Losing our soul

by Greg Linscott

From David Wells’ No Place For Truth (pp.67-68):

…The truth of the matter is that most Americans are impatient with nay-sayers and are disinclined to indulge, or even attempt to understand, those who think the basis for such hope might be gone. It is not merely that Americans typically think that such arguments are wrong; more importantly, they think that these arguments are offensive. They violate an important tenet of the cultural creed– namely, that there is always hope because things are always improving, despite the fact that under secular auspices there is no truth by which one can judge whether a culture is moving forward or backward.

America loves its optimists. It loves them not only because everyone prefers good news to bad but also because it needs them to affirm this cultural creed. By the same token, it dislikes pessimists. To say that a view is pessimistic is to destroy it even before the merits and liabilities of the argument have been aired. The pessimist is going against the cultural grain. More than that, the pessimist is assumed to be violating some kind of deep trust that lingers in the American soul about its own greatness, its destiny. Simply put, the pessimist is un-American. That being the case, the judgments of the cultural critics who have wondered aloud about the viability of Western culture seem jaundiced and unhelpful, and this regardless of what evidence they advance in support of their judgments. They are taking away hope at the very time when it is most needed.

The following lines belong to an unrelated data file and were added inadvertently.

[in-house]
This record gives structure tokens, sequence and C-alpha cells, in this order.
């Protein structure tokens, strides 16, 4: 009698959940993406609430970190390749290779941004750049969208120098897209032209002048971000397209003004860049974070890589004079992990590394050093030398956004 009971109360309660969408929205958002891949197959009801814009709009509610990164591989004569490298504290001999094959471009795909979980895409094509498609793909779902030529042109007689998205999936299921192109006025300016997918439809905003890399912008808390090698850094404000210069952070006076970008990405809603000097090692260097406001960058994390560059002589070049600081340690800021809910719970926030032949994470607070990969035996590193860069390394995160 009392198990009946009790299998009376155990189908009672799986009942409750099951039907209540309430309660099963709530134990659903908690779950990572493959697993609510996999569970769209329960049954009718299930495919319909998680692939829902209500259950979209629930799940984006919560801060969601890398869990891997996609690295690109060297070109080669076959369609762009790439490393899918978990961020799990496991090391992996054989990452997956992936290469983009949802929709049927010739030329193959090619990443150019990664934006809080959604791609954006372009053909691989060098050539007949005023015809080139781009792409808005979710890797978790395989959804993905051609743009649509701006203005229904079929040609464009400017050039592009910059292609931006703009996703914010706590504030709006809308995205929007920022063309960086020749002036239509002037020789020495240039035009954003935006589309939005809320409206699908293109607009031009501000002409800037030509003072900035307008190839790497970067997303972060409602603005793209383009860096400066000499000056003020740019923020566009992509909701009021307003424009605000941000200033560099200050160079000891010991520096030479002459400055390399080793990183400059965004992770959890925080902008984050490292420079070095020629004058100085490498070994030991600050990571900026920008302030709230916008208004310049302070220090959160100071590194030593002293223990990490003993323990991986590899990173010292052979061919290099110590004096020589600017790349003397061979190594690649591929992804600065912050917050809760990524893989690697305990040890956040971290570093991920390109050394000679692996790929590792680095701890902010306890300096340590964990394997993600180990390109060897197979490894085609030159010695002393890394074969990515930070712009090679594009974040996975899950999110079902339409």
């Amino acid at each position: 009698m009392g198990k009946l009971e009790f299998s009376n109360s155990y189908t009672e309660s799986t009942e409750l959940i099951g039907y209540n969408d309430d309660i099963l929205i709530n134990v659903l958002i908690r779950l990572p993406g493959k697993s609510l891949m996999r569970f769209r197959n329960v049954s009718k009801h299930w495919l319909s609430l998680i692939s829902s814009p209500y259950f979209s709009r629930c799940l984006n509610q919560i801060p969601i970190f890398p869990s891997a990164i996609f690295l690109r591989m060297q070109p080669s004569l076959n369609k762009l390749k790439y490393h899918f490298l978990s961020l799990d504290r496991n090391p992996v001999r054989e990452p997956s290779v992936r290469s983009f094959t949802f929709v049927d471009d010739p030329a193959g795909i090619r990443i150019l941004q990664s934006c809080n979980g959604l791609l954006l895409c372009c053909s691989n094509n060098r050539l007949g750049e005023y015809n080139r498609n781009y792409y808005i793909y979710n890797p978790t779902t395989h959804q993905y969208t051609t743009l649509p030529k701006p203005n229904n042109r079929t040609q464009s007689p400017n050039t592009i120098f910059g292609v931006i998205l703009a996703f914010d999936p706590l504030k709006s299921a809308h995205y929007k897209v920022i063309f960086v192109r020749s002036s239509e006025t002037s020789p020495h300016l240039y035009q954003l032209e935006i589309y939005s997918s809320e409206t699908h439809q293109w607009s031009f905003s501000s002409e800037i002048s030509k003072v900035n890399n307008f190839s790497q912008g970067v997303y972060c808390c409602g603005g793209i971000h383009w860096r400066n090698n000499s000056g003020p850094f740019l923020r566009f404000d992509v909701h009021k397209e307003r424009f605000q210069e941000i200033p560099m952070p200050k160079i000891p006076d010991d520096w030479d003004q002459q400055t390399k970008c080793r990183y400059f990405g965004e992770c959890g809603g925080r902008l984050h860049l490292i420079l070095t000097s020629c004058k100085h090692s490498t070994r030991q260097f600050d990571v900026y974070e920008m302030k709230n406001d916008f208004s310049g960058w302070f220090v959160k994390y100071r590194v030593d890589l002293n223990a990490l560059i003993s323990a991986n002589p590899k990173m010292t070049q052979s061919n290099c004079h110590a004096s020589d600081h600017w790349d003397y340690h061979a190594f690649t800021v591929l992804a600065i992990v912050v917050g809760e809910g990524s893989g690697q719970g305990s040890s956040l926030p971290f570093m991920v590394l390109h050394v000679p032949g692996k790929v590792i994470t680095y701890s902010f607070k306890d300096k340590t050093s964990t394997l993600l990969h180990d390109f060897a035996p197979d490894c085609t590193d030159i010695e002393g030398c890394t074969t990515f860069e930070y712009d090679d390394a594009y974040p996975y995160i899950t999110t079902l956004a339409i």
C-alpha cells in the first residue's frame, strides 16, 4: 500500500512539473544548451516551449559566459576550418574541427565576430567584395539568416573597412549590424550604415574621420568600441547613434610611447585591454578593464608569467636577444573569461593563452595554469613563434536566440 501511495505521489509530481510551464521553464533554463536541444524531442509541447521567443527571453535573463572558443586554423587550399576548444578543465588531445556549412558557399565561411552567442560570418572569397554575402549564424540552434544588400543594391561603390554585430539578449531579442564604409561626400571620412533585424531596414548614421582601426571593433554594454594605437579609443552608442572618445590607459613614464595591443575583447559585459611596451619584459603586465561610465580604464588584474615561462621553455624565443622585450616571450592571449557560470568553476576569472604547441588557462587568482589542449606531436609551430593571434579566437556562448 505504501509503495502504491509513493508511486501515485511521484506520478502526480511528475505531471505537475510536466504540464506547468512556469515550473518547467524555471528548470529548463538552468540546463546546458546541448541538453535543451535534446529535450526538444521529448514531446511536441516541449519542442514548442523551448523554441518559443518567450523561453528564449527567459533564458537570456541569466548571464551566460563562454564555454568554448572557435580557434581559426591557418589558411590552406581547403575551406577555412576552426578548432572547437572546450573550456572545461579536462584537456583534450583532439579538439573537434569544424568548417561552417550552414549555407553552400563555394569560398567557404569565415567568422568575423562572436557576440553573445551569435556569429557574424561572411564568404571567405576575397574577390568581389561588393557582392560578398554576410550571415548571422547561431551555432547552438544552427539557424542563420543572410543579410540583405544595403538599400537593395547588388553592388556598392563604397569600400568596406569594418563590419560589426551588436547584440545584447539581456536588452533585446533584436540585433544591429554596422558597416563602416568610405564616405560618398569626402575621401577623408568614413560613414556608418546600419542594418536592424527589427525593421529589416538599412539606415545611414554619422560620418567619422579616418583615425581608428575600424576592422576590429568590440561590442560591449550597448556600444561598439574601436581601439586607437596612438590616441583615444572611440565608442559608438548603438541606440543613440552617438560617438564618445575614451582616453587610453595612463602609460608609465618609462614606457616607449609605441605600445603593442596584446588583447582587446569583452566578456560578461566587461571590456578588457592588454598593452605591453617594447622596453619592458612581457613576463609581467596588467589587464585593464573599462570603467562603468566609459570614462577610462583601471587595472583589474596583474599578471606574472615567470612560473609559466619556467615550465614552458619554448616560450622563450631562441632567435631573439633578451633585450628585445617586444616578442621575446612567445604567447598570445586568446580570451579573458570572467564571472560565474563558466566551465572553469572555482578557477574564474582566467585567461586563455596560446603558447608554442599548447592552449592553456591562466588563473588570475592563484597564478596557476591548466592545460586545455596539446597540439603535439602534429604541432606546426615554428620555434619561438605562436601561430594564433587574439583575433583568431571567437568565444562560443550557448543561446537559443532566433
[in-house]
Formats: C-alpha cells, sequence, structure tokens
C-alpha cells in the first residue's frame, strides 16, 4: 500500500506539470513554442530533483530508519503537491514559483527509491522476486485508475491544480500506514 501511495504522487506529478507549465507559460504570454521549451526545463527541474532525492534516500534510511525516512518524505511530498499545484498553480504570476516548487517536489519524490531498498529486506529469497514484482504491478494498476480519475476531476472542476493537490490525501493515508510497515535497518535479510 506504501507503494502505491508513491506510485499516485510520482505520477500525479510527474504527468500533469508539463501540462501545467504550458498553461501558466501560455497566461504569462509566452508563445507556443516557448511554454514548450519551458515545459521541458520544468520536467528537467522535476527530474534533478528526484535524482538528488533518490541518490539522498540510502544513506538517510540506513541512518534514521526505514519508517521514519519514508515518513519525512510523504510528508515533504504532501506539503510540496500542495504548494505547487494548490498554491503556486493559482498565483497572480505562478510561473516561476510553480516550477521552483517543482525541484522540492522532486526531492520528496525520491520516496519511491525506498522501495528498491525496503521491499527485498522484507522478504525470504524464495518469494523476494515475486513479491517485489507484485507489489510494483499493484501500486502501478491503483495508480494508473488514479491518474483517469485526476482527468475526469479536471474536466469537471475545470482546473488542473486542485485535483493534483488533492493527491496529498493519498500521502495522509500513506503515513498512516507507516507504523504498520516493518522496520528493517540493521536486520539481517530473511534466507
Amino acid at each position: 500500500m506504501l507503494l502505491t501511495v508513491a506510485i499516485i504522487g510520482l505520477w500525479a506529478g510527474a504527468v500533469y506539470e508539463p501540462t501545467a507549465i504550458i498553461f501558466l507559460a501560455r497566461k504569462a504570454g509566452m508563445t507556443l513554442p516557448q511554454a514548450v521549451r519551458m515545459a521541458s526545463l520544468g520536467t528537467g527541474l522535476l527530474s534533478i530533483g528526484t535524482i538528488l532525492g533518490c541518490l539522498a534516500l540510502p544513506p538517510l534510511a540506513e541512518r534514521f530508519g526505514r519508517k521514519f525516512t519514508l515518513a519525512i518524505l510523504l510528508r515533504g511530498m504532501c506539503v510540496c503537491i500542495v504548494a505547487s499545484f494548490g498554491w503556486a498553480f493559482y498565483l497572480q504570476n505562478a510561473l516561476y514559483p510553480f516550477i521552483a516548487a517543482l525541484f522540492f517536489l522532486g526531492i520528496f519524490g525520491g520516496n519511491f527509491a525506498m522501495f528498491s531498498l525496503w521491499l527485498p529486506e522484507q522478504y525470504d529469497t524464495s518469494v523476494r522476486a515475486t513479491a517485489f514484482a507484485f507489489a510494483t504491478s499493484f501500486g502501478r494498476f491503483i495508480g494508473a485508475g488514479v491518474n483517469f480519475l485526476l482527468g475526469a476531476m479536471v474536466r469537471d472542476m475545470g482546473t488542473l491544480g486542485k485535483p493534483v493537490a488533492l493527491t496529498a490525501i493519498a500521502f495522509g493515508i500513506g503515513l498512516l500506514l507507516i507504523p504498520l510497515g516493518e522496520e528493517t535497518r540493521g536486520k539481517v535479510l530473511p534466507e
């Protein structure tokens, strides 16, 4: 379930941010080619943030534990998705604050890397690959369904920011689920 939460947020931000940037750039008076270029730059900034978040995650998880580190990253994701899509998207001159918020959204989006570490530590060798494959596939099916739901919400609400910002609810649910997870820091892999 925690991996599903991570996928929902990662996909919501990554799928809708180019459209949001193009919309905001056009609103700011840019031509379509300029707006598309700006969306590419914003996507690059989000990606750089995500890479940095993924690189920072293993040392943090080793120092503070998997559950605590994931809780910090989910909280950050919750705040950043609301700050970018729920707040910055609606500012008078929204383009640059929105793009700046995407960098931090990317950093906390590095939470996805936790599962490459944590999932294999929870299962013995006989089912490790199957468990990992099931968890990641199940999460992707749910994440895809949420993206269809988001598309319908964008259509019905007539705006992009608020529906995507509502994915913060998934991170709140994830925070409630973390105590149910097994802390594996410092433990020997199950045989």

They may, however, be correct. It may be the case that Christian faith, which has made many easy alliances with modern culture in the past few decades, is also living in a fool’s paradise, comforting itself about all the things that God is doing in society (which is the most commonly heard religious version of this idea of progress) while it is losing its character, if not its soul.